for artists and intermediaries to find out who is looking at what
artwork when and to distribute revenues accordingly. Digitisation, to
make artworks available for instant transmission to distant fans.

Look at Cloud computing: it presents a totally new way of purchasing,
delivering and consuming cultural works - music, books, films - which
will certainly raise new questions about how licensing should function
in an optimal way.

It's not just about technology: smart legislation can help, too. We need
to find the right rules, the right model to feed art, and feed artists.
We need the legal framework to be flexible. This is my recipe, my
commandment, my bumper-sticker to nurture creation. The digital world
changes quickly, and if allowed to do so can permit creativity in all
stages of the chain. So we shouldn't prescribe a particular model, but
set a framework allowing many new models to flourish.

In particular, we should make it as easy as possible to license, not
obstruct that process while making sure that the system efficiently
secures the interests of artists themselves. This is what we are doing
at the Commission with our future legislative proposal on collective
rights management.

But as I said, it's not only about copyright legislation. Take tax, for
example. Isn't it just common-sense to think that eBooks should benefit
from the same reduced VAT rates as physical books? The legal regime –
the EU's own, I admit – makes it illegal to do that. Not just
discouraged, but illegal. Personally, I find this very difficult to
explain. Thankfully, my colleague Algirdas Semeta is preparing a new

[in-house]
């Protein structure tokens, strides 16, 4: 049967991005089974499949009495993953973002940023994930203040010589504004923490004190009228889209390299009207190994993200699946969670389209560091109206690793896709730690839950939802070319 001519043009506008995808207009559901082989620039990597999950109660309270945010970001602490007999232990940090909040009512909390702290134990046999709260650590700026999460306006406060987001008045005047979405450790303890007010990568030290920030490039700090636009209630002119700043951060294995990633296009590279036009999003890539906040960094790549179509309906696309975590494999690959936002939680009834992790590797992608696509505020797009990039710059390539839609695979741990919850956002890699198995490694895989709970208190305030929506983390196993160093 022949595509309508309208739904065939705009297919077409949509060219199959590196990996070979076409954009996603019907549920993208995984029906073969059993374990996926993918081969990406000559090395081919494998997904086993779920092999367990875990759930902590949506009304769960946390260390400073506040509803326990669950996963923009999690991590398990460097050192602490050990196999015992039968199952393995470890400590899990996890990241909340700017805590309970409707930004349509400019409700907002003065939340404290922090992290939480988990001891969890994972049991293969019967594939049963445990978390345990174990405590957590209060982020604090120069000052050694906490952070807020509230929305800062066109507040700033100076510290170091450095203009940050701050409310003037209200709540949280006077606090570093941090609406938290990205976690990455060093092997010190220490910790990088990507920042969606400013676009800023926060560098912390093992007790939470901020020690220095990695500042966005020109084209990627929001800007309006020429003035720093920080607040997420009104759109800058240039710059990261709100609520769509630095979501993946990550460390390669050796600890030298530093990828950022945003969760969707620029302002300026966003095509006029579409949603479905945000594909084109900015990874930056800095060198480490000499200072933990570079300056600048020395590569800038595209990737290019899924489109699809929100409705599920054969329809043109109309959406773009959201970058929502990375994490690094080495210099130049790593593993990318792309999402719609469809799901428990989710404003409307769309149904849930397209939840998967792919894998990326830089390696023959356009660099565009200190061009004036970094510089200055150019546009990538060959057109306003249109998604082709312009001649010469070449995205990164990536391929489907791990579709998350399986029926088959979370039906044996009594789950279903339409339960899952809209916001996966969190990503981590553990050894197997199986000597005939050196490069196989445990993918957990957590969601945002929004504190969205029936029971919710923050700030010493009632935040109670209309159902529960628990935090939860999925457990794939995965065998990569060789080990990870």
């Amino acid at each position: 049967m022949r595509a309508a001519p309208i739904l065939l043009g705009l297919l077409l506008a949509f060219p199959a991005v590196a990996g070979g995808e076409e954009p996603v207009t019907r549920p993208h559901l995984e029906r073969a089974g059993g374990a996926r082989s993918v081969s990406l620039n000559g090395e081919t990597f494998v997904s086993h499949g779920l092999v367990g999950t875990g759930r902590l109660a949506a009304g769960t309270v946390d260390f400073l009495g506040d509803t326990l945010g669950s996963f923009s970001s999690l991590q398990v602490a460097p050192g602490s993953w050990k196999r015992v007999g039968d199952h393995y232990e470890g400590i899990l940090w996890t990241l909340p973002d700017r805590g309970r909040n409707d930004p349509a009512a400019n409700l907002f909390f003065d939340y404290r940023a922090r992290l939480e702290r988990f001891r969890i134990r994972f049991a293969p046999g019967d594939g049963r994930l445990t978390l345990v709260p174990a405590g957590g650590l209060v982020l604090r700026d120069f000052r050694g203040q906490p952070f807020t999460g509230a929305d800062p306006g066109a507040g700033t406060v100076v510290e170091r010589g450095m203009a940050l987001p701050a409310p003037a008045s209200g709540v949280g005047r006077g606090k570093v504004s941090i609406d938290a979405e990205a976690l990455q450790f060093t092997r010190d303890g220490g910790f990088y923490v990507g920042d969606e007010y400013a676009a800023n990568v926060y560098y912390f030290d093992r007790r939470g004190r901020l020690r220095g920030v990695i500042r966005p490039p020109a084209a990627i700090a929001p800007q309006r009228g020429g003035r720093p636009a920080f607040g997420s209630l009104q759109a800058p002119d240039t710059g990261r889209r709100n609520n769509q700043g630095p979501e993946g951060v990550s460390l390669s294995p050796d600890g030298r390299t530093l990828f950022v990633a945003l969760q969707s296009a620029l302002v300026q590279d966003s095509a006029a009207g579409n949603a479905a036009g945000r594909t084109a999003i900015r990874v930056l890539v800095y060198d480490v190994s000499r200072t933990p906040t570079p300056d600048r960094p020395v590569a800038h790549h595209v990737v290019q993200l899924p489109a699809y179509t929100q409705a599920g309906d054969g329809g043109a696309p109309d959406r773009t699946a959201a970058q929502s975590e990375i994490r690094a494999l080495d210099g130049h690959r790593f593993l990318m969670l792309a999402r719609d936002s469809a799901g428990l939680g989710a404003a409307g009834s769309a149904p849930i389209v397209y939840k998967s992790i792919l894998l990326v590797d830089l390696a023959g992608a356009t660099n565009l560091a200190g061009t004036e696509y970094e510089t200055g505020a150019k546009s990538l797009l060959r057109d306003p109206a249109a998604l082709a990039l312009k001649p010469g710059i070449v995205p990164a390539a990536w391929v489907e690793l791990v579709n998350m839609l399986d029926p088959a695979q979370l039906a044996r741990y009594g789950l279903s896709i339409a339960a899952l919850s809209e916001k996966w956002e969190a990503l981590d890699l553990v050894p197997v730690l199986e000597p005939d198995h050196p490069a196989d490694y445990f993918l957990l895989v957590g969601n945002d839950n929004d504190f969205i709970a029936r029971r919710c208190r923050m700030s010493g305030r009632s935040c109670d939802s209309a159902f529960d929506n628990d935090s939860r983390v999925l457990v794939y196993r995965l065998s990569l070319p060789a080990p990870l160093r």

strategy on VAT. This subject will certainly be debated.

Another example is the audiovisual industry. I know how important
"windowing" is for the industry under current business models and I
don't want to take decisions for the business, it's not my job. As new
ways of watching films develop in the market, binding legislation
dictating the sequence and period of release windows seems inflexible –
and may make it harder, not easier, to provide and purchase content

A system of rewarding art, in all its dimensions, must be flexible and
adaptable enough to cope with these new environments. Or else we will
kill innovation and damage artists' interests.

These are just a few examples of rigid legislation from the pre-digital
era. There are many new ideas out there – ideas, for example, like
extended collective licensing as practised in Scandinavia, or other
ideas that seek to both legitimise and monetise certain uses of works.
Are these ideas the right ones to achieve our goals? I don't know. But
too often we can't even try them out because of some old set of rules
made for a different age – whether it is the Berne Convention, the
legislation exceptions and limitations on the VAT Directive or some
other current law. So new ideas which could benefit artists are killed
before they can show their merit, dead on arrival. This needs to change.

I can't set out for you now what the model should be and indeed it's not
the kind of model that should be developed from the centre. Rather we
need to create a framework in which a model – or indeed several models –
can develop organically, flexibly, in ways that support artists.

I see how some European stakeholders see with horror the arrival of
Netflix, or the expansion of iTunes. We need to react, not to be
paralysed by fear. Let's take chances. As Zygmunt Bauman put it, "the
function of culture is not to satisfy existing needs, but to create new

So that's my answer: it's not all about copyright. It is certainly
important, but we need to stop obsessing about that. The life of an
artist is tough: the crisis has made it tougher. Let's get back to
basics, and deliver a system of recognition and reward that puts artists
and creators at its heart.

Let's not wait for a financial crisis in the creative sector to happen
to finally adopt the right tools to tackle it.

Thank you.

- -- 
Pranesh Prakash
Programme Manager
Centre for Internet and Society
W: | T: +91 80 40926283